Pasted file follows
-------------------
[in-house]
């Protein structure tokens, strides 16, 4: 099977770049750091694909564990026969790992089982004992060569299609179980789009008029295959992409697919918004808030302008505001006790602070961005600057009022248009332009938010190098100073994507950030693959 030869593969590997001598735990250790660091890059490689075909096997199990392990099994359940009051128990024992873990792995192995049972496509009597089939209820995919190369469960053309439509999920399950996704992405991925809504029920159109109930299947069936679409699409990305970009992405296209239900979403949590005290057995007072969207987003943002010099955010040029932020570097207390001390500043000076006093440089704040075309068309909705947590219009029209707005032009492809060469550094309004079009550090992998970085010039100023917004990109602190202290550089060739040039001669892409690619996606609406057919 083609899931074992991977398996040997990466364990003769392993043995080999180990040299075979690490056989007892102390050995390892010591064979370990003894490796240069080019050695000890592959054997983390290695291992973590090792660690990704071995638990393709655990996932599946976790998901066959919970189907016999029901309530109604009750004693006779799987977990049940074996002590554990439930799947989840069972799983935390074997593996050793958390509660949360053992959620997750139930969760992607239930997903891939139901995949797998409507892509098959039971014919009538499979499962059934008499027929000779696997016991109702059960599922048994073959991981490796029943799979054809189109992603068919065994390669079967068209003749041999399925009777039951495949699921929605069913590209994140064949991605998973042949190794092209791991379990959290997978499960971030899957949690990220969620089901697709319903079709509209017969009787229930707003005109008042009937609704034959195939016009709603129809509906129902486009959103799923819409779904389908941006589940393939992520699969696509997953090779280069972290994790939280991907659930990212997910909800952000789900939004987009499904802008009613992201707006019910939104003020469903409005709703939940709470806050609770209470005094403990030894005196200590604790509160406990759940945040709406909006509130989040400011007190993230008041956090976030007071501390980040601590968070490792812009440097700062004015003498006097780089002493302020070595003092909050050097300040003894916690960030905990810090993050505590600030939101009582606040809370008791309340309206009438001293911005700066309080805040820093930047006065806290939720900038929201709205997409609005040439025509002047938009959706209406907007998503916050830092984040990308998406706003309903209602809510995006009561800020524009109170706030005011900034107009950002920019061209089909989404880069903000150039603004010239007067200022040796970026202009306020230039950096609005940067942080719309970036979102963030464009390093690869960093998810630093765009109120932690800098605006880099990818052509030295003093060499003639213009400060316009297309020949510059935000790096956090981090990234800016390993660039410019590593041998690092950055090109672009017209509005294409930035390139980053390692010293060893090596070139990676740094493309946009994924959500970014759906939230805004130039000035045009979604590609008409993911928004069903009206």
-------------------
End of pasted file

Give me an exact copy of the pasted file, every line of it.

[in-house]
């Protein structure tokens, strides 16, 4: 099977770049750091694909564990026969790992089982004992060569299609179980789009008029295959992409697919918004808030302008505001006790602070961005600057009022248009332009938010190098100073994507950030693959 030869593969590997001598735990250790660091890059490689075909096997199990392990099994359940009051128990024992873990792995192995049972496509009597089939209820995919190369469960053309439509999920399950996704992405991925809504029920159109109930299947069936679409699409990305970009992405296209239900979403949590005290057995007072969207987003943002010099955010040029932020570097207390001390500043000076006093440089704040075309068309909705947590219009029209707005032009492809060469550094309004079009550090992998970085010039100023917004990109602190202290550089060739040039001669892409690619996606609406057919 083609899931074992991977398996040997990466364990003769392993043995080999180990040299075979690490056989007892102390050995390892010591064979370990003894490796240069080019050695000890592959054997983390290695291992973590090792660690990704071995638990393709655990996932599946976790998901066959919970189907016999029901309530109604009750004693006779799987977990049940074996002590554990439930799947989840069972799983935390074997593996050793958390509660949360053992959620997750139930969760992607239930997903891939139901995949797998409507892509098959039971014919009538499979499962059934008499027929000779696997016991109702059960599922048994073959991981490796029943799979054809189109992603068919065994390669079967068209003749041999399925009777039951495949699921929605069913590209994140064949991605998973042949190794092209791991379990959290997978499960971030899957949690990220969620089901697709319903079709509209017969009787229930707003005109008042009937609704034959195939016009709603129809509906129902486009959103799923819409779904389908941006589940393939992520699969696509997953090779280069972290994790939280991907659930990212997910909800952000789900939004987009499904802008009613992201707006019910939104003020469903409005709703939940709470806050609770209470005094403990030894005196200590604790509160406990759940945040709406909006509130989040400011007190993230008041956090976030007071501390980040601590968070490792812009440097700062004015003498006097780089002493302020070595003092909050050097300040003894916690960030905990810090993050505590600030939101009582606040809370008791309340309206009438001293911005700066309080805040820093930047006065806290939720900038929201709205997409609005040439025509002047938009959706209406907007998503916050830092984040990308998406706003309903209602809510995006009561800020524009109170706030005011900034107009950002920019061209089909989404880069903000150039603004010239007067200022040796970026202009306020230039950096609005940067942080719309970036979102963030464009390093690869960093998810630093765009109120932690800098605006880099990818052509030295003093060499003639213009400060316009297309020949510059935000790096956090981090990234800016390993660039410019590593041998690092950055090109672009017209509005294409930035390139980053390692010293060893090596070139990676740094493309946009994924959500970014759906939230805004130039000035045009979604590609008409993911928004069903009206």